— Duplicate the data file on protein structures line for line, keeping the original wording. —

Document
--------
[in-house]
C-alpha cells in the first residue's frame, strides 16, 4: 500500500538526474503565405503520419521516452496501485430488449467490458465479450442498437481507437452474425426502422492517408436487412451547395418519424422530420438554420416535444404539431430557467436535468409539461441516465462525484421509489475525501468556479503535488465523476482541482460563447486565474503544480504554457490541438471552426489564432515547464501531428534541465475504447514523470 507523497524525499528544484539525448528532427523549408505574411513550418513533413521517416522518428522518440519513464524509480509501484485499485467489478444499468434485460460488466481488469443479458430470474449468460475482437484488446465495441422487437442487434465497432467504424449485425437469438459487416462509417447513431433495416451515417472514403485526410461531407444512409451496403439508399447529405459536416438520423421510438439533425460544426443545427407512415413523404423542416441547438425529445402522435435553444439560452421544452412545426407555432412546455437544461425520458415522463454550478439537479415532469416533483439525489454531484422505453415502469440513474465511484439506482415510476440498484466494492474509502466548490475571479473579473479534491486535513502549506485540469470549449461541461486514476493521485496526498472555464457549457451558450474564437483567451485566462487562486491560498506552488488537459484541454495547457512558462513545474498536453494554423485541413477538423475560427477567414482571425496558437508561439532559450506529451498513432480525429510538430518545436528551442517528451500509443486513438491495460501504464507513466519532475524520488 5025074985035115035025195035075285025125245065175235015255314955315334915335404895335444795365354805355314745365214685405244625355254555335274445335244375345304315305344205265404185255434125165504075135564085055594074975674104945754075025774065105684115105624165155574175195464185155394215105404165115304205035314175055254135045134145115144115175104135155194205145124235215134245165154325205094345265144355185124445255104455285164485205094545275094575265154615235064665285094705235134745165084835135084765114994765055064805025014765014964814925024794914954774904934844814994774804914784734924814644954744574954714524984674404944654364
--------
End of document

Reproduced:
[in-house]
C-alpha cells in the first residue's frame, strides 16, 4: 500500500538526474503565405503520419521516452496501485430488449467490458465479450442498437481507437452474425426502422492517408436487412451547395418519424422530420438554420416535444404539431430557467436535468409539461441516465462525484421509489475525501468556479503535488465523476482541482460563447486565474503544480504554457490541438471552426489564432515547464501531428534541465475504447514523470 507523497524525499528544484539525448528532427523549408505574411513550418513533413521517416522518428522518440519513464524509480509501484485499485467489478444499468434485460460488466481488469443479458430470474449468460475482437484488446465495441422487437442487434465497432467504424449485425437469438459487416462509417447513431433495416451515417472514403485526410461531407444512409451496403439508399447529405459536416438520423421510438439533425460544426443545427407512415413523404423542416441547438425529445402522435435553444439560452421544452412545426407555432412546455437544461425520458415522463454550478439537479415532469416533483439525489454531484422505453415502469440513474465511484439506482415510476440498484466494492474509502466548490475571479473579473479534491486535513502549506485540469470549449461541461486514476493521485496526498472555464457549457451558450474564437483567451485566462487562486491560498506552488488537459484541454495547457512558462513545474498536453494554423485541413477538423475560427477567414482571425496558437508561439532559450506529451498513432480525429510538430518545436528551442517528451500509443486513438491495460501504464507513466519532475524520488 5025074985035115035025195035075285025125245065175235015255314955315334915335404895335444795365354805355314745365214685405244625355254555335274445335244375345304315305344205265404185255434125165504075135564085055594074975674104945754075025774065105684115105624165155574175195464185155394215105404165115304205035314175055254135045134145115144115175104135155194205145124235215134245165154325205094345265144355185124445255104455285164485205094545275094575265154615235064665285094705235134745165084835135084765114994765055064805025014765014964814925024794914954774904934844814994774804914784734924814644954744574954714524984674404944654364